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Decentralized Despotism? Indirect Colonial Rule Undermines Contemporary Democratic Attitudes

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  • Lechler, Marie
  • McNamee, Lachlan

Abstract

This paper identifies indirect and direct colonial rule as causal factors in shaping support for democracy by exploiting a within-country natural experiment in Namibia. Throughout the colonial era, northern Namibia was indirectly ruled through a system of appointed indigenous traditional elites whereas colonial authorities directly ruled southern Namibia. This variation originally stems from where the progressive extension of direct German control was stopped after a rinderpest epidemic in the 1890s, and thus constitutes plausibly exogenous within-country variation in the form of colonial rule. Using this spatial discontinuity, we find that individuals in indirectly ruled areas are less likely to support democracy and turnout at elections. We explore potential mechanisms and find suggestive evidence that the greater influence of traditional leaders in indirectly ruled areas has socialized individuals to accept non-electoral bases of political authority.

Suggested Citation

  • Lechler, Marie & McNamee, Lachlan, 2017. "Decentralized Despotism? Indirect Colonial Rule Undermines Contemporary Democratic Attitudes," Discussion Papers in Economics 36388, University of Munich, Department of Economics.
  • Handle: RePEc:lmu:muenec:36388
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    File URL: https://epub.ub.uni-muenchen.de/36388/1/Decentralized.pdf
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    1. Lakshmi Iyer, 2010. "Direct versus Indirect Colonial Rule in India: Long-Term Consequences," The Review of Economics and Statistics, MIT Press, vol. 92(4), pages 693-713, November.
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    3. Torsten Persson & Guido Tabellini, 2009. "Democratic Capital: The Nexus of Political and Economic Change," American Economic Journal: Macroeconomics, American Economic Association, vol. 1(2), pages 88-126, July.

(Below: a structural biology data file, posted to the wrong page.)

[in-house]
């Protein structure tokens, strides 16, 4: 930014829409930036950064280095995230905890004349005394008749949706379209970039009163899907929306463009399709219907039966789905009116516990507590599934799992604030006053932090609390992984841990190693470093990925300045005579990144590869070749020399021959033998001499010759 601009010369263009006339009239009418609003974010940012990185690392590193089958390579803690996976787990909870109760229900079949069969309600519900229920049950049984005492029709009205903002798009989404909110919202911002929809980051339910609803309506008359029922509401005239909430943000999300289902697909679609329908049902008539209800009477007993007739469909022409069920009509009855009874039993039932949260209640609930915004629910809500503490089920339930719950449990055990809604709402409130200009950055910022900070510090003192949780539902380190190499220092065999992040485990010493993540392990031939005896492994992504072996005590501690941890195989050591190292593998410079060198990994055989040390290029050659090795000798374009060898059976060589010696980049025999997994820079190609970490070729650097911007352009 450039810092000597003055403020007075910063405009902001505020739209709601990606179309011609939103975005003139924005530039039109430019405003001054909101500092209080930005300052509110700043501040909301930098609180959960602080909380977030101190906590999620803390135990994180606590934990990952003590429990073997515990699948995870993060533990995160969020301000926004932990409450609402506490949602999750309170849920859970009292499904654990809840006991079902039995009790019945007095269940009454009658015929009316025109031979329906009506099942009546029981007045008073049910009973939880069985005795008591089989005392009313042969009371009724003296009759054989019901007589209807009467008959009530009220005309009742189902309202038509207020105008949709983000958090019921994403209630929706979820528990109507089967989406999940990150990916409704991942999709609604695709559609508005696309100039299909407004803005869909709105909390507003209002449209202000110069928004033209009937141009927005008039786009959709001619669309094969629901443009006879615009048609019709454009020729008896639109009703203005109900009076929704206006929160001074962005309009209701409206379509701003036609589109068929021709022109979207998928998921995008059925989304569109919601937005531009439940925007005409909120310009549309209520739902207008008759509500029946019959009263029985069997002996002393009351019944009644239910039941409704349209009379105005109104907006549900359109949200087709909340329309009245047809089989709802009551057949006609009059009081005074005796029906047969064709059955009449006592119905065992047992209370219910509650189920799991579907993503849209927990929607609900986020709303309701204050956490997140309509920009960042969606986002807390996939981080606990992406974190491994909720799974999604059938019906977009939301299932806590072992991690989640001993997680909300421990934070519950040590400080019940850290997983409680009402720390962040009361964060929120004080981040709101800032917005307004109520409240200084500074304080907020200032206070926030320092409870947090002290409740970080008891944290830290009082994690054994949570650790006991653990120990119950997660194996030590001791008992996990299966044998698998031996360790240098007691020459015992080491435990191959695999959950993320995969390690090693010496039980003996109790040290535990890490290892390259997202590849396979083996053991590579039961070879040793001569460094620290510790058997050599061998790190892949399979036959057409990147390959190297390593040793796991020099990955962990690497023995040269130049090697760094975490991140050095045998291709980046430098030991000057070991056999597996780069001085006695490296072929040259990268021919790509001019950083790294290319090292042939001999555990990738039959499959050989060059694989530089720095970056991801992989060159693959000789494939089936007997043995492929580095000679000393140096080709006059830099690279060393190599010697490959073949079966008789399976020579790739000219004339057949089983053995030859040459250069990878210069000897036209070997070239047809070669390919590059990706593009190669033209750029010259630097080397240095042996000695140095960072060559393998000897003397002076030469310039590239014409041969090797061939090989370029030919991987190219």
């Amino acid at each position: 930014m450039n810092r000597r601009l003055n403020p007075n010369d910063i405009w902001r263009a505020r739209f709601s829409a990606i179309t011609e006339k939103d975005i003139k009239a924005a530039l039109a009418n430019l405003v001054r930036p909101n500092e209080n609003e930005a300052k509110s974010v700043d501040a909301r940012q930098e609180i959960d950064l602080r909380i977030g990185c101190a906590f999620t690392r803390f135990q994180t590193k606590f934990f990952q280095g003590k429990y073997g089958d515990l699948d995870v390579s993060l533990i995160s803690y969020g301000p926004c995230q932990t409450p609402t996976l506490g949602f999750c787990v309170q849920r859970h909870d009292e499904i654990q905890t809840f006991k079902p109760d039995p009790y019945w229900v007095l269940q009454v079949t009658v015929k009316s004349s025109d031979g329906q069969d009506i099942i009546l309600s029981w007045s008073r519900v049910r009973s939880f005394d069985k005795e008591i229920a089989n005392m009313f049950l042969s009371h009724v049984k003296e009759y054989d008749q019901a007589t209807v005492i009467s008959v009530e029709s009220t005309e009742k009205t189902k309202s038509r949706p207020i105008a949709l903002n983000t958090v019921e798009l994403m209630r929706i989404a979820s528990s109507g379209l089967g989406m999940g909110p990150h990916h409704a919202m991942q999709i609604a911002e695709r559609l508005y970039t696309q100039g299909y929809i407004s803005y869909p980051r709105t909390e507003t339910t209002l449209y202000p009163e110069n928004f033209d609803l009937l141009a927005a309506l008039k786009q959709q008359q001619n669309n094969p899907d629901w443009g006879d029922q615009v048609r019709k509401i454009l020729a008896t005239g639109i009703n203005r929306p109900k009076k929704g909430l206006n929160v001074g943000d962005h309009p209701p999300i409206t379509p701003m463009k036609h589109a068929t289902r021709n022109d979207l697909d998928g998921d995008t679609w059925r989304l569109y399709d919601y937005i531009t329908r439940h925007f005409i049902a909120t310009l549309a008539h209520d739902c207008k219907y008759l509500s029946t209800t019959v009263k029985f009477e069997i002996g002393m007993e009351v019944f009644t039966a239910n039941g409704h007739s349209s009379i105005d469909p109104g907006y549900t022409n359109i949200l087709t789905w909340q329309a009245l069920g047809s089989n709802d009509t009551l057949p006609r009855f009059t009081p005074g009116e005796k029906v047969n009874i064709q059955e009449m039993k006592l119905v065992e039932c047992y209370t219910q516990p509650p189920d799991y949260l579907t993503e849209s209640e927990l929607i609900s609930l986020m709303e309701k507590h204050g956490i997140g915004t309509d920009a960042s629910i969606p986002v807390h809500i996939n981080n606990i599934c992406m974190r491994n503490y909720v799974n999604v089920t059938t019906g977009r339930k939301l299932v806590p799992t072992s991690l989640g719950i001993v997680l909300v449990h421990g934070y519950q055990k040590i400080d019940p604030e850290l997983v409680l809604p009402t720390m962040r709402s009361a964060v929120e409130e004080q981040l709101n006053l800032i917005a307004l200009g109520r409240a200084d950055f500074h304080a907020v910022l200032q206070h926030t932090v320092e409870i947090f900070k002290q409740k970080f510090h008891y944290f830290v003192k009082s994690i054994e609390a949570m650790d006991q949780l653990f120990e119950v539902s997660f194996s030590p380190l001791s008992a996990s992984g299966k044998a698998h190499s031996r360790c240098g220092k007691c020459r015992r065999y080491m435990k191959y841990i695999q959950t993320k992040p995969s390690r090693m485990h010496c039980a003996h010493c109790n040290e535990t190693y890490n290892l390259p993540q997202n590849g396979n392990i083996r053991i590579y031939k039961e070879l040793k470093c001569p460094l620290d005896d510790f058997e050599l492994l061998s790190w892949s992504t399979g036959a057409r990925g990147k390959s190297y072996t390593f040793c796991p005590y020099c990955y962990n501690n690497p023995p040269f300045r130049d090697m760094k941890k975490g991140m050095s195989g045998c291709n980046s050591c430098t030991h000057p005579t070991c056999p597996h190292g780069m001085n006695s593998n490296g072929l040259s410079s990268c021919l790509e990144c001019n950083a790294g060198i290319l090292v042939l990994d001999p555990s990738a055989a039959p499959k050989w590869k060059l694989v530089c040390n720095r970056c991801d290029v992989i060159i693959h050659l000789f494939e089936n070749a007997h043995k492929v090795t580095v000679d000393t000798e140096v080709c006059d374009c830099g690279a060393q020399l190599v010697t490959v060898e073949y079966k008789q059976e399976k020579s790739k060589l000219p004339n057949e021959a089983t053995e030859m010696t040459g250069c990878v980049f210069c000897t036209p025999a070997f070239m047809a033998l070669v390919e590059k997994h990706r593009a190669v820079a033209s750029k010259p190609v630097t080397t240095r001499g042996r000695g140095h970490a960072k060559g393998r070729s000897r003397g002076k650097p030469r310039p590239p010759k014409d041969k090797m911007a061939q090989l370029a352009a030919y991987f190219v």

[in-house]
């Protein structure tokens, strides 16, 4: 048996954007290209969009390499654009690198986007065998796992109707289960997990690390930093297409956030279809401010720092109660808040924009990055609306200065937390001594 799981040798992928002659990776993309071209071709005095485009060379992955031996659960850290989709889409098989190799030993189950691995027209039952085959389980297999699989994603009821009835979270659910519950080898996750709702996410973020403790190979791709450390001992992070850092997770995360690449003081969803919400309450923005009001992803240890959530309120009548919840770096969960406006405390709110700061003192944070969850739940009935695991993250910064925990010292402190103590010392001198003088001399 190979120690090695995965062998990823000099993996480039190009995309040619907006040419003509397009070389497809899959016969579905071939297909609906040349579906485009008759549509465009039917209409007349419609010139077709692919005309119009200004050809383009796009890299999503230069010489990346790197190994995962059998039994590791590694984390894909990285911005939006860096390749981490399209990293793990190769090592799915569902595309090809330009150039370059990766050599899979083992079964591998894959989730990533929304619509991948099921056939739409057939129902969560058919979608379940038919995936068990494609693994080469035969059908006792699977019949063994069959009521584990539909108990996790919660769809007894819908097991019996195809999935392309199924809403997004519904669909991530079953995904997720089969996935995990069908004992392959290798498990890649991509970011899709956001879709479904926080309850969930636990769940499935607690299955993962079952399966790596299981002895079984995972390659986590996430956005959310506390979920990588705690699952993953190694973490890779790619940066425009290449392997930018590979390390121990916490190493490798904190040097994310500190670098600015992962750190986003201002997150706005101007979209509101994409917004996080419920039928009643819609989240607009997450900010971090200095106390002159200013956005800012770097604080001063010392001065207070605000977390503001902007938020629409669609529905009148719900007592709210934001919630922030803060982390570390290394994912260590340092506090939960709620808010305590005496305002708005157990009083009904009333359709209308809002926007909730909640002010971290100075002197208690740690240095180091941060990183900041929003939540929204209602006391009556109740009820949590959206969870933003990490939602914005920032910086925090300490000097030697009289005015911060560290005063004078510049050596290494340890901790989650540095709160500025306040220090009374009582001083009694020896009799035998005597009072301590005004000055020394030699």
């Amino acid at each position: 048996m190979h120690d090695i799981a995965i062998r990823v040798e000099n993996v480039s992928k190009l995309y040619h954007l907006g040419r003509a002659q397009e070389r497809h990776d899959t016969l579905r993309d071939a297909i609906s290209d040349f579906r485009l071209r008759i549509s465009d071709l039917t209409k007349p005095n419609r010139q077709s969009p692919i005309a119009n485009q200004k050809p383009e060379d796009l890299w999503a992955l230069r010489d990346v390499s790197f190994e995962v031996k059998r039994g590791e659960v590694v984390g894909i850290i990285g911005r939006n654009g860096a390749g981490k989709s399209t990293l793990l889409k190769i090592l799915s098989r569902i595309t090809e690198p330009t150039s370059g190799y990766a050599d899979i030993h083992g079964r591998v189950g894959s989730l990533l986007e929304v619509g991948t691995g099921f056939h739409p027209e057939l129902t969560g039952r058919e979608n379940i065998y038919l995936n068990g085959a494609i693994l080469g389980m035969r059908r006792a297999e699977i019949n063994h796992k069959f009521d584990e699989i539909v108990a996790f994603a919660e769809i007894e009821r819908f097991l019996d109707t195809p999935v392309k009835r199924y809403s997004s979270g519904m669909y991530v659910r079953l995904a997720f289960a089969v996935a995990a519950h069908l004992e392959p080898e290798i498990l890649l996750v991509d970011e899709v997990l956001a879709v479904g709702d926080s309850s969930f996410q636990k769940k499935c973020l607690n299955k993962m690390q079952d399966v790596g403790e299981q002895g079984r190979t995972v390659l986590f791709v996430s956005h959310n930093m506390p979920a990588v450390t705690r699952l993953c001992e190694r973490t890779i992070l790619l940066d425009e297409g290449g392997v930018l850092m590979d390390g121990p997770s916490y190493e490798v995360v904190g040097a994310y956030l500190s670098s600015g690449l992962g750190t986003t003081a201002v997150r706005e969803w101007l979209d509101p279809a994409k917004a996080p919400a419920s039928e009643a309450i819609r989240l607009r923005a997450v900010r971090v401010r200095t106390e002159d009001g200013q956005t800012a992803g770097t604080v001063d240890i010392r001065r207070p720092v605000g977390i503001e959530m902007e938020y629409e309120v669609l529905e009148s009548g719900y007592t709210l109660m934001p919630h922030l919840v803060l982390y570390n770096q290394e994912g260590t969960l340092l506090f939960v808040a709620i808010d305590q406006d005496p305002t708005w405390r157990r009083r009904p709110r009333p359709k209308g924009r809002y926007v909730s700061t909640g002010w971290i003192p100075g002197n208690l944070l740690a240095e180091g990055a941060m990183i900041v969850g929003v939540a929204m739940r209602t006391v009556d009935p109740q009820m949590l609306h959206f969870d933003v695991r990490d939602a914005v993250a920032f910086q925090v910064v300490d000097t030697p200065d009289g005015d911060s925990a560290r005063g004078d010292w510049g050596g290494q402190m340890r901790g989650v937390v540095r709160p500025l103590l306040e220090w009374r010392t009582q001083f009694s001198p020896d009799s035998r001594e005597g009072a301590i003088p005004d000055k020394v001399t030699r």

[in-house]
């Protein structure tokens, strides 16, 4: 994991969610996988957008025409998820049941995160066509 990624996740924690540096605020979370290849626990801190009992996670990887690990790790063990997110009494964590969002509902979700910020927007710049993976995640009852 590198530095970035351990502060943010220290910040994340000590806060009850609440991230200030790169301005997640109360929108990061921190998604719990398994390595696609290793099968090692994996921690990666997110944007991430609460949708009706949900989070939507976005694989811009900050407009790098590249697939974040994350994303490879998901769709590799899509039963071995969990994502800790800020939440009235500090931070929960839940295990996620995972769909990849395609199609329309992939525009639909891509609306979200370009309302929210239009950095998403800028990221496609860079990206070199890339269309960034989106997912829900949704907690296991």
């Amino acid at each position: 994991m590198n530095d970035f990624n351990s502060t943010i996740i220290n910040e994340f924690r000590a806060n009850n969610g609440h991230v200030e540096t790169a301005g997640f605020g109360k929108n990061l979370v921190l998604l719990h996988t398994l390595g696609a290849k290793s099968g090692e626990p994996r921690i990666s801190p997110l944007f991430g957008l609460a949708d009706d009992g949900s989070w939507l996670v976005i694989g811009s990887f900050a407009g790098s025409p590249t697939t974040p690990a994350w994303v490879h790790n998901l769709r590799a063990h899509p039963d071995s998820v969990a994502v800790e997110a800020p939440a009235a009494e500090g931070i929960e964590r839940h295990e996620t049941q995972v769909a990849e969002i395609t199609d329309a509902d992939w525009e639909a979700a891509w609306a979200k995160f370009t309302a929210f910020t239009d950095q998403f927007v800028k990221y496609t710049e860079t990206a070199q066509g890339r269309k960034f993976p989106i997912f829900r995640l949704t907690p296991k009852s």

4. Stanley L. Engerman & Kenneth Lee Sokoloff, 2002. "Factor Endowments, Inequality, and Paths of Development Among New World Economies," ECONOMIA JOURNAL OF THE LATIN AMERICAN AND CARIBBEAN ECONOMIC ASSOCIATION, ECONOMIA JOURNAL OF THE LATIN AMERICAN AND CARIBBEAN ECONOMIC ASSOCIATION, vol. 0(Fall 2002), pages 41-110, August.
    5. Andrew Gelman & Guido Imbens, 2014. "Why High-order Polynomials Should not be Used in Regression Discontinuity Designs," NBER Working Papers 20405, National Bureau of Economic Research, Inc.
    6. Daron Acemoglu & Simon Johnson & James A. Robinson, 2002. "Reversal of Fortune: Geography and Institutions in the Making of the Modern World Income Distribution," The Quarterly Journal of Economics, Oxford University Press, vol. 117(4), pages 1231-1294.
    7. Daron Acemoglu & Tristan Reed & James A. Robinson, 2014. "Chiefs: Economic Development and Elite Control of Civil Society in Sierra Leone," Journal of Political Economy, University of Chicago Press, vol. 122(2), pages 319-368.
    8. Lange, Matthew K., 2004. "British Colonial Legacies and Political Development," World Development, Elsevier, vol. 32(6), pages 905-922, June.
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    10. repec:cup:apsrev:v:106:y:2012:i:03:p:471-494_00 is not listed on IDEAS
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    More about this item

    Keywords

    Indirect Colonial Rule; Decentralized Despotism; Political Attitudes; Namibia; Democratic Institutions; Spatial RDD;

    JEL classification:

    • F54 - International Economics - - International Relations, National Security, and International Political Economy - - - Colonialism; Imperialism; Postcolonialism
    • N27 - Economic History - - Financial Markets and Institutions - - - Africa; Oceania
    • N47 - Economic History - - Government, War, Law, International Relations, and Regulation - - - Africa; Oceania
    • P16 - Economic Systems - - Capitalist Systems - - - Political Economy of Capitalism

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